SaraEllen | Aug 20, 2015 |
I’ve been wanting to read this book for the longest time. I am so happy that I’ve finally read it. It is such a good read. How the animals were treated broke my heart but I was expecting that going into it. While I was reading it, I did not want to put it down. I absolutely loved Rosie, Bobo and Queenie. However, my favorite character by far was Walter.

Even though I can’t think of anything I disliked about Water for Elephants, I don’t think I can say that I loved it. Although, the more I think about the book, the more I realize just how much I enjoyed it. I don’t really know what else I can say. I am so confused about how I feel about this book. One minute I think I just liked it (3 stars), the next I think I really liked it (4 stars). This is a hard one for me to rate and review, but I’ve done my best. :)

I haven’t seen the movie yet and I’m not sure if I want to watch it. Have you watched it? Should I give it a try at some point? ( )
  TheBookHoarder | Aug 19, 2015 |
Well written story about the not so pretty reality of the circus. ( )
  nurse73 | Aug 14, 2015 |
Very satisfying story. The abuse was not too descriptive as to turn me off or ruin my day, and the resolution is complete and happy-making (I really like this word, coined by Scot Westerfeld of the Uglies trilogy). It was mostly a voyeuristic experience into what may have been the type of life lived by circus workers during the Great Depression, but I'm not sure how much of it was accurate. One thing I do take away from this novel is a new appreciation for the elderly, as the injustice they face in nursing homes (good ones, that is) became apparent when before I had not thought about such things. It's a complicated matter, and this book portrayed the ever-changing parent-child relationship dynamic in a new way. That is what I lay in bed pondering long after I closed the cover.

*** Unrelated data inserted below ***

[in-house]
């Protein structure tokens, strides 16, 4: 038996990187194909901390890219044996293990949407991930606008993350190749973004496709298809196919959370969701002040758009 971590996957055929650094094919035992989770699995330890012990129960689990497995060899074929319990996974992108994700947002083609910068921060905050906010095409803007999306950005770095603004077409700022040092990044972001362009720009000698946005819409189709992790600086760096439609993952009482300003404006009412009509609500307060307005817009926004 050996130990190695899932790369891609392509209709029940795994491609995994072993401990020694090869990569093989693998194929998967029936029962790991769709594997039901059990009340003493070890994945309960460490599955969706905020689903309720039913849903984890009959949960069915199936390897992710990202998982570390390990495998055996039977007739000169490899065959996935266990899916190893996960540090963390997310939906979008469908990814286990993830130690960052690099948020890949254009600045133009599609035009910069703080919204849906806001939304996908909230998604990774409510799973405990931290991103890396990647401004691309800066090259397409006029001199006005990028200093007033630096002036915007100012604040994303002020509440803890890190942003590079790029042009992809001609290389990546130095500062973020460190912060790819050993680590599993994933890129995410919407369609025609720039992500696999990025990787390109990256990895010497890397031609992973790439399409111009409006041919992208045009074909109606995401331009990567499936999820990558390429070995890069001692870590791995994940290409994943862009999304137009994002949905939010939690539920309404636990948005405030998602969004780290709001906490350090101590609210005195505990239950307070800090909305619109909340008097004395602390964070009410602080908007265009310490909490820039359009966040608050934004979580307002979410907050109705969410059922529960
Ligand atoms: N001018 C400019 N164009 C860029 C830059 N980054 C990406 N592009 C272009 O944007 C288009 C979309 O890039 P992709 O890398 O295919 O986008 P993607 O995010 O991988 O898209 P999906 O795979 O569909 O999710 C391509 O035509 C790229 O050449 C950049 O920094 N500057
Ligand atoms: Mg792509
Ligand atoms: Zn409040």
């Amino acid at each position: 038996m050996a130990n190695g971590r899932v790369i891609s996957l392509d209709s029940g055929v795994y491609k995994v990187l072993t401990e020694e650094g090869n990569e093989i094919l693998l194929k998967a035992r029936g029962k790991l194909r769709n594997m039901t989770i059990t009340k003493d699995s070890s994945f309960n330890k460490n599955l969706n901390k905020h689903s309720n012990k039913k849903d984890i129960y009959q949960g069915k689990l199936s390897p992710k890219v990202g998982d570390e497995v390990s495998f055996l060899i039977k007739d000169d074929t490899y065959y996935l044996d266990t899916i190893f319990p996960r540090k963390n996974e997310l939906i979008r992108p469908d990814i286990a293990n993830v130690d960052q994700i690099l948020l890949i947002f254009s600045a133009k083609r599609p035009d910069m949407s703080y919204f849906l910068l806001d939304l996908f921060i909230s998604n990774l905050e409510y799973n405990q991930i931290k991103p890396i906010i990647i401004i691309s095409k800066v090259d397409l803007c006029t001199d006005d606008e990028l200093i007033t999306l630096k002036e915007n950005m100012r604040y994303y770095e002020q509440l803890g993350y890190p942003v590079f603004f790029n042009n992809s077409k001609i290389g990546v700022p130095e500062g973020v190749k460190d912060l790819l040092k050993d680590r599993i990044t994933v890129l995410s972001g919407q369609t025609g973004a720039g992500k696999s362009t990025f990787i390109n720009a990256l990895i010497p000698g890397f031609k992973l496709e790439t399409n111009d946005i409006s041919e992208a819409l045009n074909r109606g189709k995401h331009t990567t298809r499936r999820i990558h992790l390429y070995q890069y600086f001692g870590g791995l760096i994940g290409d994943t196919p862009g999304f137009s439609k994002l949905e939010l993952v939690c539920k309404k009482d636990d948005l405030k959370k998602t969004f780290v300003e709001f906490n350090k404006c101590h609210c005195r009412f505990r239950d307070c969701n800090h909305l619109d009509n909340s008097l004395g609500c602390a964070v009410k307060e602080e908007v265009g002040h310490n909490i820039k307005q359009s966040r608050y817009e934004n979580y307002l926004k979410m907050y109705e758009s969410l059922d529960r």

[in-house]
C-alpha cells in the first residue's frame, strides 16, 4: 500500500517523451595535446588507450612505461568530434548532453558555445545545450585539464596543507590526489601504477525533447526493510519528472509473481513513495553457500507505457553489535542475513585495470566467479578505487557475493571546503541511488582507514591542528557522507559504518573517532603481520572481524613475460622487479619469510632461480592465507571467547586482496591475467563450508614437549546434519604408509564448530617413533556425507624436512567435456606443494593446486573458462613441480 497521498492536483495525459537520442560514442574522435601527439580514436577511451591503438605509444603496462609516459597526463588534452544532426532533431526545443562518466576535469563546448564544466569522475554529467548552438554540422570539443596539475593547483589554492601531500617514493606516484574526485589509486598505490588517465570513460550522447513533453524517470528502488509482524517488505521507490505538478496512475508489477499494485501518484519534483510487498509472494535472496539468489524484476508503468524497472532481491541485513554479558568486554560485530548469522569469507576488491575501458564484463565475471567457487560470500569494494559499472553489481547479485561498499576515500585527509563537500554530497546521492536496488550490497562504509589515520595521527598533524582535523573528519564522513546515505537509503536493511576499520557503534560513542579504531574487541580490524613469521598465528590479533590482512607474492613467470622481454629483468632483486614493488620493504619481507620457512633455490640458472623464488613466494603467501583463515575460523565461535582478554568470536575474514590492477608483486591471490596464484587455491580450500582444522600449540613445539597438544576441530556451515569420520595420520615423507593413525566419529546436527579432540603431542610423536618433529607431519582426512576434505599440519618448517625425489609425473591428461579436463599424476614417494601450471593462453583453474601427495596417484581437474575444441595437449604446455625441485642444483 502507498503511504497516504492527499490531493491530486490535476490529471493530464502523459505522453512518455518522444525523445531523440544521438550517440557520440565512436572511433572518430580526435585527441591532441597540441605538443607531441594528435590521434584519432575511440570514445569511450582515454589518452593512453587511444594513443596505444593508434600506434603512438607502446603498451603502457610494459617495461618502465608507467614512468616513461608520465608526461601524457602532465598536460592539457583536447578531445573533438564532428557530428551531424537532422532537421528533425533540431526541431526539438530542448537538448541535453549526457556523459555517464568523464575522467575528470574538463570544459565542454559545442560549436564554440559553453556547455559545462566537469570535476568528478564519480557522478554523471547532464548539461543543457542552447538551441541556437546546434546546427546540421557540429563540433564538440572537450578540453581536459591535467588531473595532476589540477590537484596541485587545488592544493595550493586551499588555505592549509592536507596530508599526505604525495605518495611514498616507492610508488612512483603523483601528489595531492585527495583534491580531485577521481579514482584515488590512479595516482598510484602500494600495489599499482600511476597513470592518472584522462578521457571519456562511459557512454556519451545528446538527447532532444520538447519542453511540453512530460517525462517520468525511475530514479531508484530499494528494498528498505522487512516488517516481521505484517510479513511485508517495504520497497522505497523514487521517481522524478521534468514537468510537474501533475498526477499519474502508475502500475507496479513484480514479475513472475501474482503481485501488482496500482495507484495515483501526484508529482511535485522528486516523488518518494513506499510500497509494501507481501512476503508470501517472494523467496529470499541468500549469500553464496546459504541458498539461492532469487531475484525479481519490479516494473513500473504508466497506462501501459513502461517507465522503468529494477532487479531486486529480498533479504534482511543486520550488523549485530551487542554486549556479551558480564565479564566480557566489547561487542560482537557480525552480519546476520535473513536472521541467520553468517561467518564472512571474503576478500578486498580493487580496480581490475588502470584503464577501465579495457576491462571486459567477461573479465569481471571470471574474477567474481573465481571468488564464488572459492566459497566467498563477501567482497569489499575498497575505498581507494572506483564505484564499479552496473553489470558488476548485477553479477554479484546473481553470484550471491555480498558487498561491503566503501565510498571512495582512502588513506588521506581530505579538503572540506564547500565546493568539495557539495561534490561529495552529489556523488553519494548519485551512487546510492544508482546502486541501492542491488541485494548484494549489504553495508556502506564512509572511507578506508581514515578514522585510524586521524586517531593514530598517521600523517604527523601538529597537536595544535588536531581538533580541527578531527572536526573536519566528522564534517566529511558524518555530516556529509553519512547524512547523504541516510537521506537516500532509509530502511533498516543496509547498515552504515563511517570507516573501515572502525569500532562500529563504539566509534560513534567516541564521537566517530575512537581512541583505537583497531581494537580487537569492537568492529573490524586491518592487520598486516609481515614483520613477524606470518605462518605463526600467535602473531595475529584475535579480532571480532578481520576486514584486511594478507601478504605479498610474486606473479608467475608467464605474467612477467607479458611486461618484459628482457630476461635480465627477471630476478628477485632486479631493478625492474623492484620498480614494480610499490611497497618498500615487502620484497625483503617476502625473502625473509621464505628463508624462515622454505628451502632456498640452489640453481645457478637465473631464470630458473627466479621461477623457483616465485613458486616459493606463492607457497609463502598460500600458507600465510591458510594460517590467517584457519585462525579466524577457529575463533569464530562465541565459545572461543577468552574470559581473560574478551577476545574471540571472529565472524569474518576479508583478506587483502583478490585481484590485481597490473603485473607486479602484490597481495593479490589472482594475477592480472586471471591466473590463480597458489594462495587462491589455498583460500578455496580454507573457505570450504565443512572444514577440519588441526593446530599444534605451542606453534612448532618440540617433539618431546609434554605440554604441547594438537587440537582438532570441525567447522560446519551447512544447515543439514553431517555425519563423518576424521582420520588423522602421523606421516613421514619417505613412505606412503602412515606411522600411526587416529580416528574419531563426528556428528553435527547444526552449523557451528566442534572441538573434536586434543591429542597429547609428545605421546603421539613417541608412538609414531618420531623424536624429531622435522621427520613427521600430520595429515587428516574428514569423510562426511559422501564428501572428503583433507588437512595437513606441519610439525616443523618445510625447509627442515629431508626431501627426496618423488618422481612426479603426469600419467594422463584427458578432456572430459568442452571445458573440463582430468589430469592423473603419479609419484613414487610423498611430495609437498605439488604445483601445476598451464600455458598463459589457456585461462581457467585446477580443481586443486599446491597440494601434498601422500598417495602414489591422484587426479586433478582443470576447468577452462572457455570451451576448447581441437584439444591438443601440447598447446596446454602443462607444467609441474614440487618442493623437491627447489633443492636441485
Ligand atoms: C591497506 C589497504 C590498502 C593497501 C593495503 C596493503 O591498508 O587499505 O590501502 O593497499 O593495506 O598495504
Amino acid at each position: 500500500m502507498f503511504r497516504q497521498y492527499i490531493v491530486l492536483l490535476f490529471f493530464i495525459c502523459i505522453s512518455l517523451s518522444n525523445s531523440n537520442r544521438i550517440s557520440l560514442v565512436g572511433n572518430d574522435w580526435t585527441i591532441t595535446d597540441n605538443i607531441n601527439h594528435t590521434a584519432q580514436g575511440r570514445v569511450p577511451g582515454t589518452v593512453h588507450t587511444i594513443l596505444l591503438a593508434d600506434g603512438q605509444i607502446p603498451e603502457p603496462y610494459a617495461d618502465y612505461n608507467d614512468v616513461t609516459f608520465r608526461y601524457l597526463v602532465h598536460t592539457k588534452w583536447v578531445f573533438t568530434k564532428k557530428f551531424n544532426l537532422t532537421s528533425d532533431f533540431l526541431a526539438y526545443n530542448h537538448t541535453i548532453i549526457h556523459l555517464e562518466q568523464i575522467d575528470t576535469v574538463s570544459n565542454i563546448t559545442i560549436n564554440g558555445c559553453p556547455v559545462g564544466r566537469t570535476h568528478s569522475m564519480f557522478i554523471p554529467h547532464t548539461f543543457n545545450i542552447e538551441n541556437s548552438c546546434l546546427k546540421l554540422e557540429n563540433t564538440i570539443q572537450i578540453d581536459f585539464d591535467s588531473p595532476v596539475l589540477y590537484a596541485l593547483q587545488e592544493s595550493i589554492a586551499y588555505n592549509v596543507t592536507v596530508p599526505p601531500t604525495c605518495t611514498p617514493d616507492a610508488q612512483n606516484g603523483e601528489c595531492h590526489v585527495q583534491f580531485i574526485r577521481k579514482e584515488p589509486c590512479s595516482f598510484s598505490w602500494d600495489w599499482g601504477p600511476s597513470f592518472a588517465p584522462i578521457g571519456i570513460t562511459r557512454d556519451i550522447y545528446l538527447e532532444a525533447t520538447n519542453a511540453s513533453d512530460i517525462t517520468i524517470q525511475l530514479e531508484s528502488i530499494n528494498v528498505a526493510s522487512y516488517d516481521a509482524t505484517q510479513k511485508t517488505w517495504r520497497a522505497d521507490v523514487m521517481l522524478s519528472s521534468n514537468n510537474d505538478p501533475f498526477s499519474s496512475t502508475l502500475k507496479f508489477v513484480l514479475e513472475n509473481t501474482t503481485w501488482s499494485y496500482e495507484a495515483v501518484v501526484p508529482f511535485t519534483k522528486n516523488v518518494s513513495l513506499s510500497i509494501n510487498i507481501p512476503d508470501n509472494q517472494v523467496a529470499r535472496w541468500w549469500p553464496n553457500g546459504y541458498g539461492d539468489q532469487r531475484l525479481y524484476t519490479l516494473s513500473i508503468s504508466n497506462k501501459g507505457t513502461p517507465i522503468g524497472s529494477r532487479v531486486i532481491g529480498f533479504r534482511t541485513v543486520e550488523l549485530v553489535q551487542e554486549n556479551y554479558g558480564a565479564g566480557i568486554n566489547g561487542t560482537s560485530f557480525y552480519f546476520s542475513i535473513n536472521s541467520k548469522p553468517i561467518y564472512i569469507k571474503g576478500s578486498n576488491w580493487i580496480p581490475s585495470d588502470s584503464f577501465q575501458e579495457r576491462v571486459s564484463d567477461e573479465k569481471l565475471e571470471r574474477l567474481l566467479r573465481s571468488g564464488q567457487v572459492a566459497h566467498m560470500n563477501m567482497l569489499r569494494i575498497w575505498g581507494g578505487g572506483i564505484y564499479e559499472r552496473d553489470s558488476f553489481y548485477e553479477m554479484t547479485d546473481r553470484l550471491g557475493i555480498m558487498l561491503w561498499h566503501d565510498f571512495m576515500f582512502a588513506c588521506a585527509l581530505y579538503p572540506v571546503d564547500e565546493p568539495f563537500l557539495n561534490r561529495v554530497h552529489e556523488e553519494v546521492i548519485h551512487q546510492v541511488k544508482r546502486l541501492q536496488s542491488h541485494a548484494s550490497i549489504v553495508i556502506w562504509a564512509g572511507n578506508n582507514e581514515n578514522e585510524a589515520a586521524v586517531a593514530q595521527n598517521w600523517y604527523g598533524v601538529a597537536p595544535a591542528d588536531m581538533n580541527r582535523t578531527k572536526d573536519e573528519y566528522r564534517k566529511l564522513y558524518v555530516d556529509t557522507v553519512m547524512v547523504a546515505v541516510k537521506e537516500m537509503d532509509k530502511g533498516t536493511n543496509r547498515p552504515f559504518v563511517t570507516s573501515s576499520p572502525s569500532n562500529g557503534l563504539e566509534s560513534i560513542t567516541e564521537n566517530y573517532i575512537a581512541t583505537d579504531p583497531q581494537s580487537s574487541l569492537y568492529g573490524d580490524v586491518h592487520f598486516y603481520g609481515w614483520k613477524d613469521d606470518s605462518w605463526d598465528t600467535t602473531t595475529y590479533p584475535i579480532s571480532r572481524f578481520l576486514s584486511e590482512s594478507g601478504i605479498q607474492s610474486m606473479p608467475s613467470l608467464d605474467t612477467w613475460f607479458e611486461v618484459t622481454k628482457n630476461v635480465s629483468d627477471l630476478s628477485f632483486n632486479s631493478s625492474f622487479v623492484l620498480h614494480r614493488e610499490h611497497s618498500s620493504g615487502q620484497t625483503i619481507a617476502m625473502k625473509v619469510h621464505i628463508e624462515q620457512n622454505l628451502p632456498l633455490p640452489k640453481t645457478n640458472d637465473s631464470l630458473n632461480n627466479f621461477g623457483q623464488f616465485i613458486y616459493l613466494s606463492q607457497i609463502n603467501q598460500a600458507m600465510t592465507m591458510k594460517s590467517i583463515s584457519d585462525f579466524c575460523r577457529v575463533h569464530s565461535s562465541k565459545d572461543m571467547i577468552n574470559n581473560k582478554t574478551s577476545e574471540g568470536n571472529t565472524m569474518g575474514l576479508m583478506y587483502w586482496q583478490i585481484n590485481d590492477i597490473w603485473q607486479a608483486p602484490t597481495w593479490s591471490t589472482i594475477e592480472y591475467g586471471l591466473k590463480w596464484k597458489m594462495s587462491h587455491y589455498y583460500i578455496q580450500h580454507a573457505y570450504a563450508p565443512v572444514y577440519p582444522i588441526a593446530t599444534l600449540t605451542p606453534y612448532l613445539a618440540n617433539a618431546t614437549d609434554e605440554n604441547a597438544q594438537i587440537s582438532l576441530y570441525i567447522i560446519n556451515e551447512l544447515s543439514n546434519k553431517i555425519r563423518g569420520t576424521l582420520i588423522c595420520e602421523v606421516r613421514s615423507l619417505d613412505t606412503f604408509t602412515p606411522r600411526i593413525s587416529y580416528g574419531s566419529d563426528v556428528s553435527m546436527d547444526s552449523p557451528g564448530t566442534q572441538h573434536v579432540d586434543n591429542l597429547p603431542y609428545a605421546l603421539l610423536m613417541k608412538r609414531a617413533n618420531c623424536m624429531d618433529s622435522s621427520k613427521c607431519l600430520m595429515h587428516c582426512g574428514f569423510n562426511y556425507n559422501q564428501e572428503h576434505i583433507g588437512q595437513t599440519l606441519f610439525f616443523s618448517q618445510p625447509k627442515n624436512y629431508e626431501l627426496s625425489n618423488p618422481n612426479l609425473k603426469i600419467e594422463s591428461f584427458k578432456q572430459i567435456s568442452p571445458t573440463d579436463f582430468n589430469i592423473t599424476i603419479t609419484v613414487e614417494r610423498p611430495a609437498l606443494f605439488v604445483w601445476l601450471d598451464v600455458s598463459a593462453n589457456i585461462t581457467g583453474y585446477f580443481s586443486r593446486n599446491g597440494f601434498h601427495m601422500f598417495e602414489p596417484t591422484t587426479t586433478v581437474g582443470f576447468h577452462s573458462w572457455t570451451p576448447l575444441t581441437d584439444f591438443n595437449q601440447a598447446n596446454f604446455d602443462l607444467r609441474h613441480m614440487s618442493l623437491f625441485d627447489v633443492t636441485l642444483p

I started listening to the audio version, and when I hit the midway point, I realized that the audio version is too slow-going. I wasn't in my car alone enough (it was certainly NOT appropriate for my 9-year-old to hear), so I read the last half to speed up my progress. I mention this because there are some definite benefits to each version. The audio version is read by two actors, and the one who narrates old Jacob is so excellent that I think it hooked me while I may not have been interested enough in the story at first to keep going with the print version. I highly recommend the cd because of this. The other narrator was not so great, and I often disagreed with his selected tone of voice for different lines. The printed book, on the other hand, includes some archived circus photos to complement the chapters that I felt enhanced the story. I feel fortunate to have experienced both formats.

Thanks to Shannon & Bona for recommending the book to me!

( )
  engpunk77 | Aug 10, 2015 |
Showing 1-5 of 999 (next | show all)
It's a favorite of book clubs and reading groups, and is supposedly rife with parallels between the protagonist, Jacob Jankowski and Jacob, grandson of Abraham, in the Bible. I wish one of you would tell me what they are. They are not obvious to me, other than a cryptic "Jacob's ladder" parallel to the ladder on the train cars that give access to the roof and that will be important late in the story. What is obvious to me is this is a book about memory, something elephants are famous for and something humans are famous for treating as reliable when it isn't.
added by paradoxosalpha | editDaily Kos, Limelite (Jul 28, 2011)
 
WOW! This book has been sitting on my bookshelf for longer than I care to admit. Something about it drew me in enough to buy it but there always seemed to be something else that I would rather be reading so, it sat and sat and sat. I am so glad that I finally challenged myself to read it because it has to be one of my favourite books in a LOOOOOOONG time. What a great story.